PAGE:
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Should you invest in midcap mutual funds now

Jun 7, 2019 / Dwaipayan Bose | 65 Downloaded | 5506 Viewed | |
Should you invest in midcap mutual funds now
Picture courtesy - UNSPLASH

Many retail investors who pulled out of midcap and small cap mutual funds during the correction last year have been waiting on the sidelines for the past few months for the election results. The Indian electorate has given a clear verdict in favour of NDA, an outcome which the equity market was hoping for. With political uncertainty behind us and a stable Government in place, is it the right time to invest in midcap mutual funds?

Most fund managers we have interviewed in the past 3 or 4 months have said that 2018 correction in midcap and small cap stocks has brought the valuations of these stocks to attractive levels. Midcap and small cap stocks were trading at a valuation premium to large cap stocks in 2017, but fund managers told us that in terms of forward P/E multiples, midcaps are now trading at a discount to large caps. Fund managers are able to identify good investment opportunities in the midcap segment and they think that this is the right time to invest in midcap mutual funds.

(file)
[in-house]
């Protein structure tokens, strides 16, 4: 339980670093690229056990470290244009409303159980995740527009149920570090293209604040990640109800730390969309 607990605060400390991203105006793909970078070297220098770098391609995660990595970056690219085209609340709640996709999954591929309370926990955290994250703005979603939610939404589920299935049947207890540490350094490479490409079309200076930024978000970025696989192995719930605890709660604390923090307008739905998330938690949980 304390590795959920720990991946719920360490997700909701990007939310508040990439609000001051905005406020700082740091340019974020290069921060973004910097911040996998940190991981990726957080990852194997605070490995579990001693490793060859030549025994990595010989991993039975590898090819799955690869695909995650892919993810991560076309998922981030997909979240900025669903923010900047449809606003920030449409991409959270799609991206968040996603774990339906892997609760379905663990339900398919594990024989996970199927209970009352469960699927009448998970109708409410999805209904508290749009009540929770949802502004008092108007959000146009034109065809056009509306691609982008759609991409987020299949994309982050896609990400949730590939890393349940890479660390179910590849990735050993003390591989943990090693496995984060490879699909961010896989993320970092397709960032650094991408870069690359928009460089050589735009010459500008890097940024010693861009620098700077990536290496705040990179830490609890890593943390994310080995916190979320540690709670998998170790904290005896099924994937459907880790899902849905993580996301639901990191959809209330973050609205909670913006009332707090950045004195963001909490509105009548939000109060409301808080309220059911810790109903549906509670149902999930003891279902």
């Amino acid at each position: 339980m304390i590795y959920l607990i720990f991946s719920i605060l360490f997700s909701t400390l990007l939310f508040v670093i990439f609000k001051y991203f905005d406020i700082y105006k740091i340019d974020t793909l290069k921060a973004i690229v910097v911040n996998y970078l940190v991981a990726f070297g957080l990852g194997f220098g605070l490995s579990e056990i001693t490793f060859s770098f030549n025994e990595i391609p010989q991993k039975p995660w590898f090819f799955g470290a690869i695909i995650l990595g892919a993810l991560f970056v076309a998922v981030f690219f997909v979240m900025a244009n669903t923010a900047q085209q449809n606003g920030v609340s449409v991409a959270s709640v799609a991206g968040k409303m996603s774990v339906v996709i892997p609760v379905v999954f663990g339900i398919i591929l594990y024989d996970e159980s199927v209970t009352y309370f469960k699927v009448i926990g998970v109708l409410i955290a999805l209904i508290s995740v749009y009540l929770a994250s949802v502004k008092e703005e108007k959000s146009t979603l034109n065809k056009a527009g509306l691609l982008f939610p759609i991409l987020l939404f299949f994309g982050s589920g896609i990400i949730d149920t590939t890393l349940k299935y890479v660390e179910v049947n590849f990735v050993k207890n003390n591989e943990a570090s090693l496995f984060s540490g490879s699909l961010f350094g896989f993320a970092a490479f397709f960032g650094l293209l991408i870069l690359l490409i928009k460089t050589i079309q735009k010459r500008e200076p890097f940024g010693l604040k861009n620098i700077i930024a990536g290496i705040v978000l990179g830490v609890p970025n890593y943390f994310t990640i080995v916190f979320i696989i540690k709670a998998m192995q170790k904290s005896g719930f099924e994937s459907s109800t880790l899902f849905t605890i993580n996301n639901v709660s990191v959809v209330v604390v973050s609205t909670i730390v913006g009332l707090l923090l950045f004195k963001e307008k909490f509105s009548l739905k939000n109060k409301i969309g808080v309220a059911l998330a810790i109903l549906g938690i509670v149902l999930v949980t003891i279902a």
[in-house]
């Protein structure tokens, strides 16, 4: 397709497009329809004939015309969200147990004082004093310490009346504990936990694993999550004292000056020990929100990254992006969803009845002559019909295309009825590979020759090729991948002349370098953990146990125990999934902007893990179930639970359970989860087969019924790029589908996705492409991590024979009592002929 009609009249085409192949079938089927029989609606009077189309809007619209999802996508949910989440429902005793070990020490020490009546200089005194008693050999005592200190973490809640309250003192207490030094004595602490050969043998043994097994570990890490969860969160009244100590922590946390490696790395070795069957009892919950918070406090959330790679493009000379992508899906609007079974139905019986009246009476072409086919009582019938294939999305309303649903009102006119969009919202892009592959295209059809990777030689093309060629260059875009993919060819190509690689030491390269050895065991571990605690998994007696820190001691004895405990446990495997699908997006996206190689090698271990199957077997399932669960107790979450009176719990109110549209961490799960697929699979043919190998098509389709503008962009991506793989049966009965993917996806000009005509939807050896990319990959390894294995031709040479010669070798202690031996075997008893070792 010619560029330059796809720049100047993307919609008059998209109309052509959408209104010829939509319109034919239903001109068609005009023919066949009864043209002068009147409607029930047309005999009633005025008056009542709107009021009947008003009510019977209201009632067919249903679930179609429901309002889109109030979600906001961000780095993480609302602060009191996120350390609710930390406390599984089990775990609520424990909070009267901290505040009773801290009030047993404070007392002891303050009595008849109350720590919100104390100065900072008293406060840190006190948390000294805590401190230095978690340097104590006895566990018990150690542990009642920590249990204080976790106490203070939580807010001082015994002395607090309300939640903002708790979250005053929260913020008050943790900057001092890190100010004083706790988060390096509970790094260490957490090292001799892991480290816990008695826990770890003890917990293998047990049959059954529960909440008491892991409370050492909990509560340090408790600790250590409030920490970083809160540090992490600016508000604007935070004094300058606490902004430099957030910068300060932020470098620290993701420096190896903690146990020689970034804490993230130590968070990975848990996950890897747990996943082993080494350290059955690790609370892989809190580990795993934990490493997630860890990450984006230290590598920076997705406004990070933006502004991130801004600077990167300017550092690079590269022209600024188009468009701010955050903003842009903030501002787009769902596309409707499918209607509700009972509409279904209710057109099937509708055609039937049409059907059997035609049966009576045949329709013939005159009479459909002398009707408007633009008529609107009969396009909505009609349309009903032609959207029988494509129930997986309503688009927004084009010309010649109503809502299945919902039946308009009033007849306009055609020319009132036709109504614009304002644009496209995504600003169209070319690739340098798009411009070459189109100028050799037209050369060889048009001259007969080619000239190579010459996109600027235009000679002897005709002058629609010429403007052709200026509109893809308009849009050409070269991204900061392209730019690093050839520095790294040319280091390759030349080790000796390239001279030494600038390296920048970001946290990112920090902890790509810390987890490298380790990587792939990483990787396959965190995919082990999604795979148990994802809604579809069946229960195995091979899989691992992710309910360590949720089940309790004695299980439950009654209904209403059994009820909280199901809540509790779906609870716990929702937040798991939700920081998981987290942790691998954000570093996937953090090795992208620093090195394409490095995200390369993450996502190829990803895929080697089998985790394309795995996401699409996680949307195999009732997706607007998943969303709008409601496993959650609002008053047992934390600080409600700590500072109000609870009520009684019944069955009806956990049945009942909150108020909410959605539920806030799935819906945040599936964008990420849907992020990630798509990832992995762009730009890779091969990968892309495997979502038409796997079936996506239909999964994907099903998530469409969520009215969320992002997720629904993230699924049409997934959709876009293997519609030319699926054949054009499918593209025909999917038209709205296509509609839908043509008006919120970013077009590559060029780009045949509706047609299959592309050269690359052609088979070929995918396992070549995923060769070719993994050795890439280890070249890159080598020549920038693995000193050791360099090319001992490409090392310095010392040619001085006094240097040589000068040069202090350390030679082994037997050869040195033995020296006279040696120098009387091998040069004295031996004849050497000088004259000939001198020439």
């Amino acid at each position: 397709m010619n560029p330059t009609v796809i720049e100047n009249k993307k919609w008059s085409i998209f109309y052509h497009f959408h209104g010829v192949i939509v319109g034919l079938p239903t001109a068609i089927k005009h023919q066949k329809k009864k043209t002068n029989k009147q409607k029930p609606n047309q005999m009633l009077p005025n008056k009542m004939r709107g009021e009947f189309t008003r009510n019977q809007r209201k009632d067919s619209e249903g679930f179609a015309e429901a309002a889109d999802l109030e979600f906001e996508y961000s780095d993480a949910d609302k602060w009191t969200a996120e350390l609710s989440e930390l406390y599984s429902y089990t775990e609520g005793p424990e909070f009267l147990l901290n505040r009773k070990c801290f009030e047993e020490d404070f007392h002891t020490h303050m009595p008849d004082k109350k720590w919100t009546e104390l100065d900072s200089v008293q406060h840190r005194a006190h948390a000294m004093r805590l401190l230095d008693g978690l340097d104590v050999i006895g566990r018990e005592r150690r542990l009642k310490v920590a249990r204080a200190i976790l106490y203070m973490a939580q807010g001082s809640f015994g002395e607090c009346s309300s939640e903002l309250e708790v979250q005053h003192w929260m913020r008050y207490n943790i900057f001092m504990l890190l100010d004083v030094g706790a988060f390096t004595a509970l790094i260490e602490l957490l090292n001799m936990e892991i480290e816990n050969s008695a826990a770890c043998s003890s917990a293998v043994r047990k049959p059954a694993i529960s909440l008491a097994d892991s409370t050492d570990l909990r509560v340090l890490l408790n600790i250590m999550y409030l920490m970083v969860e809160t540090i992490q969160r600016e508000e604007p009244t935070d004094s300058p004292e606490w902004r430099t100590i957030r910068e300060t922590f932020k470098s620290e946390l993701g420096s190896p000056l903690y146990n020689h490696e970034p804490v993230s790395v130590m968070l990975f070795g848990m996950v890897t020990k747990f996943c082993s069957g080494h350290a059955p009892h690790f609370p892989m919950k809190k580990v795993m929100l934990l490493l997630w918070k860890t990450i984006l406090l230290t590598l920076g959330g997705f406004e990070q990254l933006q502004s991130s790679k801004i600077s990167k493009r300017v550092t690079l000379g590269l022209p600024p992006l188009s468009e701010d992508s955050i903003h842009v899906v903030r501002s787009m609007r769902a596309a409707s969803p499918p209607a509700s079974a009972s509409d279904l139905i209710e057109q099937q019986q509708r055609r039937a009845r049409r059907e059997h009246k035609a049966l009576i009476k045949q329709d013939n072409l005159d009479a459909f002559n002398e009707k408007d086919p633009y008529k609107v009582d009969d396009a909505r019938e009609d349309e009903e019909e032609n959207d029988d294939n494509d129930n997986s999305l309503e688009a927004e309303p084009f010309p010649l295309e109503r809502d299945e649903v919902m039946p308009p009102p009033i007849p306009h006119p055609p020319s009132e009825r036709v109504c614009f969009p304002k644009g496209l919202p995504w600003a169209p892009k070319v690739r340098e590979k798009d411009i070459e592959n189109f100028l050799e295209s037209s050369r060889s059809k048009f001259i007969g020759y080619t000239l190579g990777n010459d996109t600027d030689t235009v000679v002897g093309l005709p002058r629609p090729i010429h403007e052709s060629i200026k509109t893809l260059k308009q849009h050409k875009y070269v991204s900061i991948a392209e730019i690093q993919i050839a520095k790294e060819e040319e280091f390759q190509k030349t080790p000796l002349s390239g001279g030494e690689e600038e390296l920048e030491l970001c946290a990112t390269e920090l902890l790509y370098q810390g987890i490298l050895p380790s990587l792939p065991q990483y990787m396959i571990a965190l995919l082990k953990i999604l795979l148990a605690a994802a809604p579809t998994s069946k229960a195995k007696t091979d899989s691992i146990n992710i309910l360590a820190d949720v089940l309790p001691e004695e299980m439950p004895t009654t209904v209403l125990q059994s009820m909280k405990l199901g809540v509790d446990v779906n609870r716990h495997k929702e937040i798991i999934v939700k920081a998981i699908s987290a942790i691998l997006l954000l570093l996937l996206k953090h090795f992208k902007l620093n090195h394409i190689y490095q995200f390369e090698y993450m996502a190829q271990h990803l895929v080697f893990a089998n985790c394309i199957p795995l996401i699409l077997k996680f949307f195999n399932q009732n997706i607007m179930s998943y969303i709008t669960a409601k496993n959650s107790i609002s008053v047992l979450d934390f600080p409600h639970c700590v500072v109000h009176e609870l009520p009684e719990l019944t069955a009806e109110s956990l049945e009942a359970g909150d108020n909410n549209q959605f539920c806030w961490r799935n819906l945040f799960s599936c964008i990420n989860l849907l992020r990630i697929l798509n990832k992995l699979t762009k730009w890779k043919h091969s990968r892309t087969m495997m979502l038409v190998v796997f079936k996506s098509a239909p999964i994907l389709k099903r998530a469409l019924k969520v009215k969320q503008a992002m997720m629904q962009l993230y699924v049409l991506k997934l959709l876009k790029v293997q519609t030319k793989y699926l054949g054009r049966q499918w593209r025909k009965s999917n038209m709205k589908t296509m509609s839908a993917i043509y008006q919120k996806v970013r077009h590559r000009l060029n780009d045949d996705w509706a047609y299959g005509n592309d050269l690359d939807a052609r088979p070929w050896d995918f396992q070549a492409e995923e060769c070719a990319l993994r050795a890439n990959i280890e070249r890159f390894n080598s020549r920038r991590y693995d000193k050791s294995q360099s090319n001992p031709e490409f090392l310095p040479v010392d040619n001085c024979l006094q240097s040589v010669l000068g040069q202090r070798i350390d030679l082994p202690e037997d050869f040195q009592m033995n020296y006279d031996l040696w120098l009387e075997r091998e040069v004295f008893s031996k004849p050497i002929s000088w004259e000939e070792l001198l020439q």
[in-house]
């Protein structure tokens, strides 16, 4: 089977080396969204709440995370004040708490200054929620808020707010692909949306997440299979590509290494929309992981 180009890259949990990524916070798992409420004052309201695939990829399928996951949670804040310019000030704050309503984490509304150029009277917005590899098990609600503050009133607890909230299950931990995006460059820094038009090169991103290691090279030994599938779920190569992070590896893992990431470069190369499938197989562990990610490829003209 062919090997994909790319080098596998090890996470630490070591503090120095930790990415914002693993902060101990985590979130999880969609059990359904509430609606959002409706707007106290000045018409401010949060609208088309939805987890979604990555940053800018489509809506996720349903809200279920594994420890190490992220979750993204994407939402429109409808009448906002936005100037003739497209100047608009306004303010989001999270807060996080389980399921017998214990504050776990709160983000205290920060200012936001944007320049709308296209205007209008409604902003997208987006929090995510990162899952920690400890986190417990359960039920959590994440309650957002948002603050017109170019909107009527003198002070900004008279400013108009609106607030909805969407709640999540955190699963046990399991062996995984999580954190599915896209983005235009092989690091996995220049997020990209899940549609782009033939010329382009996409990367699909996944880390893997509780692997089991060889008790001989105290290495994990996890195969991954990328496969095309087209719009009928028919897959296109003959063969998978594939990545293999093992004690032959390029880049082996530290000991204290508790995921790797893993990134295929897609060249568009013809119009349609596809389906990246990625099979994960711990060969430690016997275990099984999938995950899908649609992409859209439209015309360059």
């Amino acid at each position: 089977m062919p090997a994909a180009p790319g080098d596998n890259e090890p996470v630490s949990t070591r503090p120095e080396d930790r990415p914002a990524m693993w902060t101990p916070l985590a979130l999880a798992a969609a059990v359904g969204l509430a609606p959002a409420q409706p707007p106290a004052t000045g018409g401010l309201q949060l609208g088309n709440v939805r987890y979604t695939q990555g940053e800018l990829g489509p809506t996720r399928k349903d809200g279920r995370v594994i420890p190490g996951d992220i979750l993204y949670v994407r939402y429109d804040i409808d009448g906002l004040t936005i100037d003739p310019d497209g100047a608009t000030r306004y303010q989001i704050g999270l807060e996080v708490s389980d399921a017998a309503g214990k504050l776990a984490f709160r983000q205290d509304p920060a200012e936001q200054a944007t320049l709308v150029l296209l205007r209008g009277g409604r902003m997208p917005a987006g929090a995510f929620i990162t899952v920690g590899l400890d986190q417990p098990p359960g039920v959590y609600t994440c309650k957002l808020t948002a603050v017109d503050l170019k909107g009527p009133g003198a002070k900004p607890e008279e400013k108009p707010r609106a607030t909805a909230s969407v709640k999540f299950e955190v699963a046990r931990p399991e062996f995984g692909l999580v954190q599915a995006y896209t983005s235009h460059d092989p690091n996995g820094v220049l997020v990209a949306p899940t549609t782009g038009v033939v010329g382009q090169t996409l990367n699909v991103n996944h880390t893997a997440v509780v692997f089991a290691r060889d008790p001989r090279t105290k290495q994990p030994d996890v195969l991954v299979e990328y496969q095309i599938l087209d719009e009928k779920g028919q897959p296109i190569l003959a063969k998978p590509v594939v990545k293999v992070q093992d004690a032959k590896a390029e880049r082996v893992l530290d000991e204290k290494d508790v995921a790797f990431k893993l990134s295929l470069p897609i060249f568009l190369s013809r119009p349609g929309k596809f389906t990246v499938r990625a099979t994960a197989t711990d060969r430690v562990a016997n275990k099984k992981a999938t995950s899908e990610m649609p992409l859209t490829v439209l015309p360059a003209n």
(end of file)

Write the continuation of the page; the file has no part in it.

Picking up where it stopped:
Suggested reading: What should be the percentage of mid-caps in your mutual fund portfolio

We have also looked at historical data to see how midcap stocks have recovered from deep corrections. Stock markets work in cycles; periods of growth are followed by corrections and then recovery. A full market cycle is the journey from peak to trough and from trough to another, often higher peak. The magnitude of correction and recovery can differ from cycle to cycle, but the pattern remains the same. Historical price time series analysis can therefore, provide useful insights to investors.